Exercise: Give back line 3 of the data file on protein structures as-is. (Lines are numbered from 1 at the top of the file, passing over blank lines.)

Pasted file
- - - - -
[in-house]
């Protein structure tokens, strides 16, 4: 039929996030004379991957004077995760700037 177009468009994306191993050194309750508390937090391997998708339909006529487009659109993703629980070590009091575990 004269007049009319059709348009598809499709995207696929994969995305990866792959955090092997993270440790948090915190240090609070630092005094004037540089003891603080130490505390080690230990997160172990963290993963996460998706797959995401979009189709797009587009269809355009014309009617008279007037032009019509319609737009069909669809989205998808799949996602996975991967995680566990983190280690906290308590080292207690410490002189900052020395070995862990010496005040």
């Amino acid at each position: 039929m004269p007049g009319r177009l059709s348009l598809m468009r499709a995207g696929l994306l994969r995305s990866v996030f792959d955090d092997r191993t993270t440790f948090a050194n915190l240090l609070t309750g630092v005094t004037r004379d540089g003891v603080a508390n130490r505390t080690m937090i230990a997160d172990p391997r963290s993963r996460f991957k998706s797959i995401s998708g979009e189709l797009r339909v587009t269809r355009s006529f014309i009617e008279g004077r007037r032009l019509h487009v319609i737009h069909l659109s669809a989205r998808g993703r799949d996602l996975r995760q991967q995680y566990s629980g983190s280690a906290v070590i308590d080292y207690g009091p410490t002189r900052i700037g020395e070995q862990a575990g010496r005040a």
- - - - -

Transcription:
């Amino acid at each position: 039929m004269p007049g009319r177009l059709s348009l598809m468009r499709a995207g696929l994306l994969r995305s990866v996030f792959d955090d092997r191993t993270t440790f948090a050194n915190l240090l609070t309750g630092v005094t004037r004379d540089g003891v603080a508390n130490r505390t080690m937090i230990a997160d172990p391997r963290s993963r996460f991957k998706s797959i995401s998708g979009e189709l797009r339909v587009t269809r355009s006529f014309i009617e008279g004077r007037r032009l019509h487009v319609i737009h069909l659109s669809a989205r998808g993703r799949d996602l996975r995760q991967q995680y566990s629980g983190s280690a906290v070590i308590d080292y207690g009091p410490t002189r900052i700037g020395e070995q862990a575990g010496r005040a």